I continue to be really busy with work, so I don’t have a lot of time for mapping or server stuff.
I have been progressing further on Makaska. The hydrology is pleasing, and contours feel like they’re falling into place and that it will be possible to actually finish them in a finite amount of time.
Another thing that needs working on to make a truly “US analogue” midwestern state such as Makaska, is that there need to be realistic county and township divisions. This means replicating the kinds of the errors and styles of 19th century “compass and chain” survey methods.
I am quite pleased with my results – not yet uploaded because I want to make sure the townships I’ve laid out are in sync with my ideas about where the rivers and county lines will go and I want everything to have a name, of course. Anyway, here is a screenshot in JOSM.
My title refers to the fact that the 19th century North American grid style was based on the mile, which is 5280 feet. A standard township was made up of 36 “sections”, 6 miles by 6 miles square. Each “section” was divided into quarters (160 acres, 2640 feet to a side) and those were further divided into “quarter quarters” (40 acres, 1320 feet to side). So in recreating the survey process for my fictional place, I “paced” my way across my entire state in 1320 foot lengths, imagining my surveyors stretching out their chain over and over. By doing it this way, I could introduce random “mistakes” that would render the result realistic, and I could account for the way the curvature of the earth forces periodic resets of the alignments of the north-south meridian lines.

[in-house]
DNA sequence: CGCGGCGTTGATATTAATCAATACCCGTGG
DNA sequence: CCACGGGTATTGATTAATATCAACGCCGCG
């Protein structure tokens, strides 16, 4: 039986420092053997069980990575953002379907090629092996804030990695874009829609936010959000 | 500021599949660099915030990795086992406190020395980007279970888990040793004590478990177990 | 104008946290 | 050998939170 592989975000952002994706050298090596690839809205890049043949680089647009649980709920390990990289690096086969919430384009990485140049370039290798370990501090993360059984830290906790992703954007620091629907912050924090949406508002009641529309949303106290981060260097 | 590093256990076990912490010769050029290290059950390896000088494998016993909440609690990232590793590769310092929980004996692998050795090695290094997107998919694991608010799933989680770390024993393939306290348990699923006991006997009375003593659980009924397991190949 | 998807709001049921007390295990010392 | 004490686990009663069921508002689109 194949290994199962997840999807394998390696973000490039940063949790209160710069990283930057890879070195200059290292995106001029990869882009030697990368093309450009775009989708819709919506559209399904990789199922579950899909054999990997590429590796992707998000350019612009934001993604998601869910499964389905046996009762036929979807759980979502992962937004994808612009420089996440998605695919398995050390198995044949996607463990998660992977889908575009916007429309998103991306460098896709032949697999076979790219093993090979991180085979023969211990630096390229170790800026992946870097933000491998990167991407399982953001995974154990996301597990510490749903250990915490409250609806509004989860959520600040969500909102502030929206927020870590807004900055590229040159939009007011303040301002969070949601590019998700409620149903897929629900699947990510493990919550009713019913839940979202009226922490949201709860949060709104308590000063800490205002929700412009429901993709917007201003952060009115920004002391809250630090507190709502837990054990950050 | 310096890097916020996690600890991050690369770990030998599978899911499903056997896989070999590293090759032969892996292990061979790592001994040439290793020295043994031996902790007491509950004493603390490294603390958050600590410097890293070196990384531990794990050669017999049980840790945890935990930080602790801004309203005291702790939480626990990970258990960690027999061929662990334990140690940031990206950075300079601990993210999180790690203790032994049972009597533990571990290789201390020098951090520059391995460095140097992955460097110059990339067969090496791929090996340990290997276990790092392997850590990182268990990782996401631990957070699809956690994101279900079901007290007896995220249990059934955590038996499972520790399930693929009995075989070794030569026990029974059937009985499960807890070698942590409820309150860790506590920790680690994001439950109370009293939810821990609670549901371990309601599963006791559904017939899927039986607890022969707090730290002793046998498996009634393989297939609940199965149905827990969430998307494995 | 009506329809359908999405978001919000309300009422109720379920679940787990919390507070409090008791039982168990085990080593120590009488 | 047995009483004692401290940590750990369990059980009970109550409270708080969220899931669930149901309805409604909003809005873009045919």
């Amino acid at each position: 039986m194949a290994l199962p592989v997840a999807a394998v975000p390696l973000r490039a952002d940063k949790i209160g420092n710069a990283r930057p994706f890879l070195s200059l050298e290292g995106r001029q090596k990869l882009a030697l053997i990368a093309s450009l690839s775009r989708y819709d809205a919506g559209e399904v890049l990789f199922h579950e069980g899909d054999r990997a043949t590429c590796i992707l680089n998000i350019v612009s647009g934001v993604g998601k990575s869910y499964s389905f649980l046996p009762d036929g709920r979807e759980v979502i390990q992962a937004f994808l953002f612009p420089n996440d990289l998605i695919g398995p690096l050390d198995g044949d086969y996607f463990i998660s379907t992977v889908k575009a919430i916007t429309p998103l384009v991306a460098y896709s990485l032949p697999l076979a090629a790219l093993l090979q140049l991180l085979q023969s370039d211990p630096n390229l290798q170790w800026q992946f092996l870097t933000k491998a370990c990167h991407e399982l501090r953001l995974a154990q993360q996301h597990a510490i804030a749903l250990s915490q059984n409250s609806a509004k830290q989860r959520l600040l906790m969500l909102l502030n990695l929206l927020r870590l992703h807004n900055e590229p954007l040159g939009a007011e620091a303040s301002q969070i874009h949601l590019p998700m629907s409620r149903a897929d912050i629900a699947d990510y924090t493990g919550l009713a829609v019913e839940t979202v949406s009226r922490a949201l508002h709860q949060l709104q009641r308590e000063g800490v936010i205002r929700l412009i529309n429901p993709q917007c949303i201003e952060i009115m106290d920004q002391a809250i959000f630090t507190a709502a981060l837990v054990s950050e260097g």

So my grid contains these inconsistencies, and in a few places, I have deliberately failed to “walk” perfectly north/south/east/west, forcing a later realignment.
In the picture above, the little “tic marks” on the north-south “base meridian” are 1320 feet apart.
Music to map by: 블락비, “닐리리 맘보.”